May 26, 2019: US Road Trip IV
Austin -> El Paso -> Phoenix -> Indio.
5/23 (El Paso, TX)
The long road ahead.
This was the part of the road trip that I was not looking forward to, but it's an exercise every American should partake in at least once in their life (that is, driving down a long, seemingly-boring stretch of road and experience the open country). According to EV Trip Planner estimates, this would involve a 10 - 11 hour drive from Austin to El Paso. I've heard West Texas isn't exactly full of exciting scenery, but since this is essentially the start of my trip back to the SF Bay Area it needs to be done.
I left Hotel Eleven before 10am with a 92% SoC. The day plan called for stopping at 4 different Superchargers, each spaced 1.5 - 2 hours apart.
Junction, Texas was the first. This is yet another case where I wish the nav system pointed out the business name the charging stalls are located next to. When I'm in a new city and making turns while visually scanning the area, sometimes what the trip computer is verbalizing vs. what I'm seeing doesn't align. In this city the 8 charging stalls are next to the Chevron.
Ozona was the second stop. The 6 charging stalls here are located in the back of a Quality Inn. Not exactly a place with the usual assortment of comfort amenities since there doesn't seem to be any restaurants, etc. within immediate walking distance. Those items are a short drive down the street, however. I ended up napping and extended my charging time longer than necessary which added to the overall trip time to El Paso, but I'd rather be rested than trying to keep my eyes open on the long stretches of road. I've relied a lot on Autopilot so far but it hasn't been flawless either.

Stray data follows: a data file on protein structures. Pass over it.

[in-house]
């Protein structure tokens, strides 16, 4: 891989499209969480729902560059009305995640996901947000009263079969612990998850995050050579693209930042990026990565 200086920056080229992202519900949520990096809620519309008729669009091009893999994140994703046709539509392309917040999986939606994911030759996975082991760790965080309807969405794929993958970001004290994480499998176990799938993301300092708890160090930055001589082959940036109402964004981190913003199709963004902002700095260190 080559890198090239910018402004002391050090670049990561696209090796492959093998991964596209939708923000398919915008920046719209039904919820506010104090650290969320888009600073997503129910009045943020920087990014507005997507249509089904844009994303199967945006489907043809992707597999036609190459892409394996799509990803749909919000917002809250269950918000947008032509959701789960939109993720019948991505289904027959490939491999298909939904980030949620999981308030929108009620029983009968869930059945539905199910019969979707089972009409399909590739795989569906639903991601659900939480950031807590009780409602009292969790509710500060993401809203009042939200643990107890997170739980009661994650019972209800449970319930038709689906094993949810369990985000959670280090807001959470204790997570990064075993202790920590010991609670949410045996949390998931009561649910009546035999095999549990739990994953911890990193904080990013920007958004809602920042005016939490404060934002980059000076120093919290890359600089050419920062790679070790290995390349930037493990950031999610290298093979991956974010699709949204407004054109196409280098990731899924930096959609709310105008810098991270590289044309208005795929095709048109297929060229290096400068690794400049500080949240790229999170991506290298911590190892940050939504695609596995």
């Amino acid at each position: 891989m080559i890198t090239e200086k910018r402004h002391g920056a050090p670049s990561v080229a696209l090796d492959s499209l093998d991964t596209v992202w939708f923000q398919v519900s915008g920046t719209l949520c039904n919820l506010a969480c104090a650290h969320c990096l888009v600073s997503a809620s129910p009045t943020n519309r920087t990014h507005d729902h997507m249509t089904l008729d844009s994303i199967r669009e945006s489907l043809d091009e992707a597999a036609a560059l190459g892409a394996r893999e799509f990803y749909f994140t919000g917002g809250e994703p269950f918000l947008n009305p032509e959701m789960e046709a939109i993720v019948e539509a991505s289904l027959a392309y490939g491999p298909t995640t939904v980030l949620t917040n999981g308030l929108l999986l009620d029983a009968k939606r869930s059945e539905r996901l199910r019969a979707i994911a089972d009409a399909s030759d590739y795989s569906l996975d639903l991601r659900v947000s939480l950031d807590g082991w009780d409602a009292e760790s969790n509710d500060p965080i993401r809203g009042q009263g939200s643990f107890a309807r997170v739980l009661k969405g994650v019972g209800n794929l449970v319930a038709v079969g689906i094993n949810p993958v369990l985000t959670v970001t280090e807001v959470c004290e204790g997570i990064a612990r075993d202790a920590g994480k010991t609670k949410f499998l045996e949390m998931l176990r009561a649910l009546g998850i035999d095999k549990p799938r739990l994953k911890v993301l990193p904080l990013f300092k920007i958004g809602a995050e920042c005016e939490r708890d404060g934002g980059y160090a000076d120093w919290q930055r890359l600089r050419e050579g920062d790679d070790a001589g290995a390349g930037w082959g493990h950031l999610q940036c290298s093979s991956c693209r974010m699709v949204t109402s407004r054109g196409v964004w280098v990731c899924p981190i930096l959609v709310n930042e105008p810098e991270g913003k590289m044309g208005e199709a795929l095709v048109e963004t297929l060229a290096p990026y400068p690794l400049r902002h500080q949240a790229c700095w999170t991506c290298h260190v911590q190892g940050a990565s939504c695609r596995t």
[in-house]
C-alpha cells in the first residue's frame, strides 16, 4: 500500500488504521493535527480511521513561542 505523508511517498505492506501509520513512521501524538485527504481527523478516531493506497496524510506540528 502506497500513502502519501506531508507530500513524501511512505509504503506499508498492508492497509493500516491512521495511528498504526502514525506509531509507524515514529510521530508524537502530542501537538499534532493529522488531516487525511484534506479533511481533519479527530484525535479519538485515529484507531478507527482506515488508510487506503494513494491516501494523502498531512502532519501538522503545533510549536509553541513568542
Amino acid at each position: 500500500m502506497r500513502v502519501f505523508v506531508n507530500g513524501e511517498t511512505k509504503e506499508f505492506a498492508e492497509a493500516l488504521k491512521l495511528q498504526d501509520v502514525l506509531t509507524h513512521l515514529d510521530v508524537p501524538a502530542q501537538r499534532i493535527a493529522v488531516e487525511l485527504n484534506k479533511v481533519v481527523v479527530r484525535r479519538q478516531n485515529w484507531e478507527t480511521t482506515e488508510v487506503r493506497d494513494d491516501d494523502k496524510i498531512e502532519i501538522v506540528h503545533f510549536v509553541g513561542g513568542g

Fort Stockton was the third stop located at the Pilot Flying J Travel Center. The only dining option here is a Subway, and after spending several days eating almost nothing but damn-good barbecue I decided to pass. Texas has made me a picky eater and I refuse to submit myself to Subway.
Van Horn was my final Supercharger stop for the day located at a Hampton Inn. There's not much to do here either except sit inside the car and get some rest.
For much of the day the highway speed limit was 80 mph. I generally kept the cruise control locked on that number since going above it meant dealing with more wind turbulence requiring more corrective effort if Autopilot wasn't doing a good job. Traveling at this speed is also less energy-efficient than what I'm used to. All in all, the entire drive over the day didn't feel so long and the flat, plain landscape that I was expecting turned out to be a little more scenic to my eyes than I had anticipated. It was a pleasant sight to take in. I've also never been so close to the Mexico border in decades as El Paso sits right across from Ciudad Juárez.
My accommodation was at a Courtyard by Marriott on the southern edge of El Paso. I figured that after such a long drive I'd want to get to the first destination charger along the way and turn in. They have 3 Wall Connectors here (although one didn't fully seat into my charging port) which are located near the entrance.